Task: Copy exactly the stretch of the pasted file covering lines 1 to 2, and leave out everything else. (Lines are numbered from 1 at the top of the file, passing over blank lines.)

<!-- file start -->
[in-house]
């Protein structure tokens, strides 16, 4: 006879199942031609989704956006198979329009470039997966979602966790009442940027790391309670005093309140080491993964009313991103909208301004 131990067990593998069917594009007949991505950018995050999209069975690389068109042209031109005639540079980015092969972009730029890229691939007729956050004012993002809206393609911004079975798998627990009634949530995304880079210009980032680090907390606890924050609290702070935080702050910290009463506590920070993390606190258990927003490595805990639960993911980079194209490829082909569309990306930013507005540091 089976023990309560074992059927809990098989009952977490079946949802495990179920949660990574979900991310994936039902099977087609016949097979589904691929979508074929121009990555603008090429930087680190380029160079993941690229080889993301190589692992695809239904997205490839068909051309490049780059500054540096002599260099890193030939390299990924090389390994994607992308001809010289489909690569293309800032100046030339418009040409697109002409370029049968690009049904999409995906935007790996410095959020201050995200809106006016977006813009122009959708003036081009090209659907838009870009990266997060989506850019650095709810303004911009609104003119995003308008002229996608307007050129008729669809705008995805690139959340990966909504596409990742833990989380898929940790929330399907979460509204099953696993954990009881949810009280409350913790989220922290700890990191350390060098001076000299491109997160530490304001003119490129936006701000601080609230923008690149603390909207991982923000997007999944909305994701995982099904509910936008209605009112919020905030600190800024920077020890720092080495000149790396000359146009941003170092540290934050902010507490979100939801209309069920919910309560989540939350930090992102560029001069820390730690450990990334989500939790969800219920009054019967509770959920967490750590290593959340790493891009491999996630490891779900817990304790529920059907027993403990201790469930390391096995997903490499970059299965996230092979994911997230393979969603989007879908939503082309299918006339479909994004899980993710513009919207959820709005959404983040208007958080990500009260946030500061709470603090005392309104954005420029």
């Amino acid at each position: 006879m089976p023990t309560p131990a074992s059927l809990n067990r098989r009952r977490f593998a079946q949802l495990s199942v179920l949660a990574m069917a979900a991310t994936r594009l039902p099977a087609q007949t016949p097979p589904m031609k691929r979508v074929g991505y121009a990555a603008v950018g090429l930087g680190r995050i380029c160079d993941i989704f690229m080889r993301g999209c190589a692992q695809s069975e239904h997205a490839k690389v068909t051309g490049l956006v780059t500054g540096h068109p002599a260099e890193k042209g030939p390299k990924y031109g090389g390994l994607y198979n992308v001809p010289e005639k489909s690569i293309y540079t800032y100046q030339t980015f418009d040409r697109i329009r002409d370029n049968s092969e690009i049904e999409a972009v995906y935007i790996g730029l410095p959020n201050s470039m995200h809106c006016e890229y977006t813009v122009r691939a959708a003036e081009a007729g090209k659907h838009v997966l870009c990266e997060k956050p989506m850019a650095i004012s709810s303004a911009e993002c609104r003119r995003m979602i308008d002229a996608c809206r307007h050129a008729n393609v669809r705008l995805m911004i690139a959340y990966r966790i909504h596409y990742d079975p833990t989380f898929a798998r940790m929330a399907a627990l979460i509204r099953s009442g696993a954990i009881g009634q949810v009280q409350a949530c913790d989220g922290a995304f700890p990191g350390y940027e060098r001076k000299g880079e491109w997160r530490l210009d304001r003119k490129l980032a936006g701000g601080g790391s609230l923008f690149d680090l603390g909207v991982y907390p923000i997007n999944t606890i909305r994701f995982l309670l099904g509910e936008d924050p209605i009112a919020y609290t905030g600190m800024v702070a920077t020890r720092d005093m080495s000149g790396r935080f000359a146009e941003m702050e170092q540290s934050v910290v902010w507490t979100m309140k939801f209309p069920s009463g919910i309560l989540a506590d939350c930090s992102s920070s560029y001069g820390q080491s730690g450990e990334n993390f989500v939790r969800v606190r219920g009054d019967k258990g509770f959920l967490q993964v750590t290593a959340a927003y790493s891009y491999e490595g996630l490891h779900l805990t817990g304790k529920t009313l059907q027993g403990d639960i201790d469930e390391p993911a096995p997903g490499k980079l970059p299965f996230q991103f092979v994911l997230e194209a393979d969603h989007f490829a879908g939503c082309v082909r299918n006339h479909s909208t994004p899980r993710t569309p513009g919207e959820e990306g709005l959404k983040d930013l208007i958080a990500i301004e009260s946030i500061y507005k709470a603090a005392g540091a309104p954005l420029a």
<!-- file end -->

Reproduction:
[in-house]
């Protein structure tokens, strides 16, 4: 006879199942031609989704956006198979329009470039997966979602966790009442940027790391309670005093309140080491993964009313991103909208301004 131990067990593998069917594009007949991505950018995050999209069975690389068109042209031109005639540079980015092969972009730029890229691939007729956050004012993002809206393609911004079975798998627990009634949530995304880079210009980032680090907390606890924050609290702070935080702050910290009463506590920070993390606190258990927003490595805990639960993911980079194209490829082909569309990306930013507005540091 089976023990309560074992059927809990098989009952977490079946949802495990179920949660990574979900991310994936039902099977087609016949097979589904691929979508074929121009990555603008090429930087680190380029160079993941690229080889993301190589692992695809239904997205490839068909051309490049780059500054540096002599260099890193030939390299990924090389390994994607992308001809010289489909690569293309800032100046030339418009040409697109002409370029049968690009049904999409995906935007790996410095959020201050995200809106006016977006813009122009959708003036081009090209659907838009870009990266997060989506850019650095709810303004911009609104003119995003308008002229996608307007050129008729669809705008995805690139959340990966909504596409990742833990989380898929940790929330399907979460509204099953696993954990009881949810009280409350913790989220922290700890990191350390060098001076000299491109997160530490304001003119490129936006701000601080609230923008690149603390909207991982923000997007999944909305994701995982099904509910936008209605009112919020905030600190800024920077020890720092080495000149790396000359146009941003170092540290934050902010507490979100939801209309069920919910309560989540939350930090992102560029001069820390730690450990990334989500939790969800219920009054019967509770959920967490750590290593959340790493891009491999996630490891779900817990304790529920059907027993403990201790469930390391096995997903490499970059299965996230092979994911997230393979969603989007879908939503082309299918006339479909994004899980993710513009919207959820709005959404983040208007958080990500009260946030500061709470603090005392309104954005420029």